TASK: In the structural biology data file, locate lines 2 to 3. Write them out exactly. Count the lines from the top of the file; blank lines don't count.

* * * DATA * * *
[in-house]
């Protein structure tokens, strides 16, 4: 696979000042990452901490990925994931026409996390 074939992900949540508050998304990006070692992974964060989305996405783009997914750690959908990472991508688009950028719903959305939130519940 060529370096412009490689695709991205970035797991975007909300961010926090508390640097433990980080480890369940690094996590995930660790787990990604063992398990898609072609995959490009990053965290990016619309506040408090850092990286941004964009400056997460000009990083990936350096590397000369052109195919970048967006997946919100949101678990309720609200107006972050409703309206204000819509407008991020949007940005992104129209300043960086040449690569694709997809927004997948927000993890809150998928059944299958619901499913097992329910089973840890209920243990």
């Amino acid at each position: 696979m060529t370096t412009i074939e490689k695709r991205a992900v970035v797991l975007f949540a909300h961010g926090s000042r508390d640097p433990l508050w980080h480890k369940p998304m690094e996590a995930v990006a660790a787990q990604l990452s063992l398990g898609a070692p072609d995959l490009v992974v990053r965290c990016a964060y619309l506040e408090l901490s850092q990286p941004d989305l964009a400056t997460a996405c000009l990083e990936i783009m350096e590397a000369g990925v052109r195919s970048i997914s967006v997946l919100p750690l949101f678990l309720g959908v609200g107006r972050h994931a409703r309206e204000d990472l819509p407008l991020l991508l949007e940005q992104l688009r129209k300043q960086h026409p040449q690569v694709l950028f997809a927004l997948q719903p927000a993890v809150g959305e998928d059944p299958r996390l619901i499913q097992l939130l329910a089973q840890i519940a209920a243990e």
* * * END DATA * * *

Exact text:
């Protein structure tokens, strides 16, 4: 696979000042990452901490990925994931026409996390 074939992900949540508050998304990006070692992974964060989305996405783009997914750690959908990472991508688009950028719903959305939130519940 060529370096412009490689695709991205970035797991975007909300961010926090508390640097433990980080480890369940690094996590995930660790787990990604063992398990898609072609995959490009990053965290990016619309506040408090850092990286941004964009400056997460000009990083990936350096590397000369052109195919970048967006997946919100949101678990309720609200107006972050409703309206204000819509407008991020949007940005992104129209300043960086040449690569694709997809927004997948927000993890809150998928059944299958619901499913097992329910089973840890209920243990």
């Amino acid at each position: 696979m060529t370096t412009i074939e490689k695709r991205a992900v970035v797991l975007f949540a909300h961010g926090s000042r508390d640097p433990l508050w980080h480890k369940p998304m690094e996590a995930v990006a660790a787990q990604l990452s063992l398990g898609a070692p072609d995959l490009v992974v990053r965290c990016a964060y619309l506040e408090l901490s850092q990286p941004d989305l964009a400056t997460a996405c000009l990083e990936i783009m350096e590397a000369g990925v052109r195919s970048i997914s967006v997946l919100p750690l949101f678990l309720g959908v609200g107006r972050h994931a409703r309206e204000d990472l819509p407008l991020l991508l949007e940005q992104l688009r129209k300043q960086h026409p040449q690569v694709l950028f997809a927004l997948q719903p927000a993890v809150g959305e998928d059944p299958r996390l619901i499913q097992l939130l329910a089973q840890i519940a209920a243990e």